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Stanley Porter discusses the New Testament and political theology
by Isabella Selk
Dr. Stanley E. Porter’s article, “The New Testament and Political Theology,” is set to be published in the upcoming edition of Didaskalia—Providence Theological Seminary’s academic journal.
The President and Dean of Hamilton, Ontario’s McMaster Divinity College, Dr. Porter specializes in New Testament theology and Greek and has taught for 25 years at various institutions in Canada, the United States, and the United Kingdom. His published work includes 18 books and more than 230 articles and chapters.
Dr. Porter, who collaborated with Hughson T. Ong in authoring his contribution to Didaskalia, discussed the contents of “The New Testament and Political Theology” with Providence.
Has researching political theology changed how you approach the subject? Has your opinion moved from where you began because of your study?
SP: Researching and writing on political theology has had a number of effects upon my thinking about the subject. On the one hand, I am more and more convinced that some of the apparently easy and straightforward answers promise more than they deliver regarding providing a New Testament basis for a political theology. This worries me, because there are all sorts of statements made about politics and theology that merit a strong grounding in Scripture.
On the other hand, I have had my sphere of reference expanded, to the point where I wonder whether the notion of "political theology" is rightly conceived, and whether there are so many inherent theological ideas embedded in it that there is great difficulty in examining it in any clear way in relation to the Bible.
We perhaps need a reconceptualization of the entire notion, one in which the New Testament, and, by extension, the entire Bible, is placed at the centre of the discussion before politics and theology have their supervening influence, especially as politics is, I hesitate to say in light of the paper we have written, not really central to what the New Testament is about.
You spend the article discussing the shortcomings of different places theologians build political theologies from, before finally coming to the conclusion they all fall short in different ways. Where would you begin to build a New Testament political theology?
SP: The question of building a New Testament political theology has to begin with the New Testament. This is the major challenge, since the New Testament is a complex and multi-faceted book that is not susceptible to many easy answers regarding politics.
One of the main reasons is that the New Testament is, if I speak honestly, not really that concerned with Christians' political fortunes. I think that it is clear that the usual approaches, most of which tend to be reductionist in focusing upon a few passages or upon a single construct, are inadequate for the task. This will no doubt come as a disappointment to those who believe that the invocation of a single passage is the solution to a complex problem.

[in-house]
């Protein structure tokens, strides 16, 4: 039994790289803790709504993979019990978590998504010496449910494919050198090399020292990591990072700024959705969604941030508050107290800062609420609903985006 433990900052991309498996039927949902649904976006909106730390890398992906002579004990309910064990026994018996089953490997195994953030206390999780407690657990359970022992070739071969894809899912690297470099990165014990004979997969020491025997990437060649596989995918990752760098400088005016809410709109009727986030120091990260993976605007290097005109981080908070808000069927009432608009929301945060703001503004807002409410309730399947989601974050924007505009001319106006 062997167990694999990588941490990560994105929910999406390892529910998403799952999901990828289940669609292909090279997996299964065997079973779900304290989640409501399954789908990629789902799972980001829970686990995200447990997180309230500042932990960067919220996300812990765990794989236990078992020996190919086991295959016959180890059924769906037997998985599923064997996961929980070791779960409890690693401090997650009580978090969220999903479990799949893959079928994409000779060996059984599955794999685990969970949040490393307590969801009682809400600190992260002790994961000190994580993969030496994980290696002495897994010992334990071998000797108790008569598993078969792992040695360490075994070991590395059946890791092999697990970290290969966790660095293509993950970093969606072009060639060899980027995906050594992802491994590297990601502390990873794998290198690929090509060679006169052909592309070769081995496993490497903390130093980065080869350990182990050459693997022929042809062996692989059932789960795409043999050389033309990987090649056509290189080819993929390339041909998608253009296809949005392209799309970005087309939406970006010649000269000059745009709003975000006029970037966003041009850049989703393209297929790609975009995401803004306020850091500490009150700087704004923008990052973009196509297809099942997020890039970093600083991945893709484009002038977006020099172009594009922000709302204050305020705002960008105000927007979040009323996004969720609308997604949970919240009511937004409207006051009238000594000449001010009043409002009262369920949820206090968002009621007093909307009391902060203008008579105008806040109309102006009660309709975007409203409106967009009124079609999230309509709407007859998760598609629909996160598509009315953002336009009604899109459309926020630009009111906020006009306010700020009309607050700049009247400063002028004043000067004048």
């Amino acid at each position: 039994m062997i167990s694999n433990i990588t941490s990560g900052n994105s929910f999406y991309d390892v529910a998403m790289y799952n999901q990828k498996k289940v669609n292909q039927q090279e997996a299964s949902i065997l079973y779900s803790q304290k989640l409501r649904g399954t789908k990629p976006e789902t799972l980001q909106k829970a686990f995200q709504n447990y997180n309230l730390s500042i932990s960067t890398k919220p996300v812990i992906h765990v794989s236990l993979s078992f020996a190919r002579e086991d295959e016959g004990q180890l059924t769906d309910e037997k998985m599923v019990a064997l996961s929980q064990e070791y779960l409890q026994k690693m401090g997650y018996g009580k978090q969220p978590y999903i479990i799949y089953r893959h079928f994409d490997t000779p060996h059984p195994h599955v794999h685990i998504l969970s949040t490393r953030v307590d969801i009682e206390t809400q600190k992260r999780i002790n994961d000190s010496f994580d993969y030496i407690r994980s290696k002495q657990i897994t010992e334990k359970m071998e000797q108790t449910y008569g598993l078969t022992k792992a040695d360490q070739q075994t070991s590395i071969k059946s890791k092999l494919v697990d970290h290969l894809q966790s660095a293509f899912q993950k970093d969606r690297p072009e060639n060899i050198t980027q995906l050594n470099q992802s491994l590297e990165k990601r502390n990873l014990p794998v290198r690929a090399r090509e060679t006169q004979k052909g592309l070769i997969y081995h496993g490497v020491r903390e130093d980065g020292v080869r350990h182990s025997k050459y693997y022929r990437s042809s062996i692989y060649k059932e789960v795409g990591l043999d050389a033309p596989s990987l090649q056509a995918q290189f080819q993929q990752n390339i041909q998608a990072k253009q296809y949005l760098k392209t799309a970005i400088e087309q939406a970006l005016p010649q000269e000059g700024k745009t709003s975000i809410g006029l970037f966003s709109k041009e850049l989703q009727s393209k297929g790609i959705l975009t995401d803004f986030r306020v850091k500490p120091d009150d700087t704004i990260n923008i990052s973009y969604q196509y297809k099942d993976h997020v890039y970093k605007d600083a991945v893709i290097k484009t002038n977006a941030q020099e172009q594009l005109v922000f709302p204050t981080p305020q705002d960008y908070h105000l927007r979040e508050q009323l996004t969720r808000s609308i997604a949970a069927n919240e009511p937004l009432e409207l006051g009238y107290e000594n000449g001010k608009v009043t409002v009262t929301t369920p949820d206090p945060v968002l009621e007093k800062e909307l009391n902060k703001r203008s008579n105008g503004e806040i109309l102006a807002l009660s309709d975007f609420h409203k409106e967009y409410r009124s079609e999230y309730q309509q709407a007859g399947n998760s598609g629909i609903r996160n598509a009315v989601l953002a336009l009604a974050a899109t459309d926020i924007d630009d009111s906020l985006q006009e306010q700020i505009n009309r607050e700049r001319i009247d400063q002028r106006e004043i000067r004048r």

This is not to mean that the New Testament does not have something to say about political theology, rightly defined. However, the whole of the New Testament needs to enter into the formulation, which means that there is a lot more complexity to take into account.
We need to consider the teachings and situation of Jesus along with the situation and teachings of Paul and the other early Christian writers as they worked out the implications of the good news of Jesus. I think that we also need to be prepared for answers that are not what we would prefer to hear. The teachings of Jesus and his first followers have always proved very difficult to accept and implement, as we see throughout the New Testament—whether in the direct responses to Jesus, the problems in Paul’s churches, or even in Peter’s comments regarding Paul’s letters.
Nevertheless, we must begin with that complexity and then probably develop some kind of complex hermeneutical matrix that takes into account both the fundamentals of the gospel message and the importance of context, both then and now.
How would you recommend Christians use the Old Testament in regards to political theology?
SP: Very carefully.
We should use it probably more carefully than many use it today, when passages in the Old Testament are simply thrown at issues in our contemporary world, because they appear to address a situation in the way that we would like to address it. The Old Testament does not provide such a template for New Testament Christians, especially as many if not most of its teachings were directed not to those outside of the covenant community but to God’s elect covenant community of Israel.
The Old Testament, so far as its teachings are concerned, must be seen in light of fulfillment in Christ in the New Testament. This provides the basis for its use by Christians.
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Photo courtesy McMaster.

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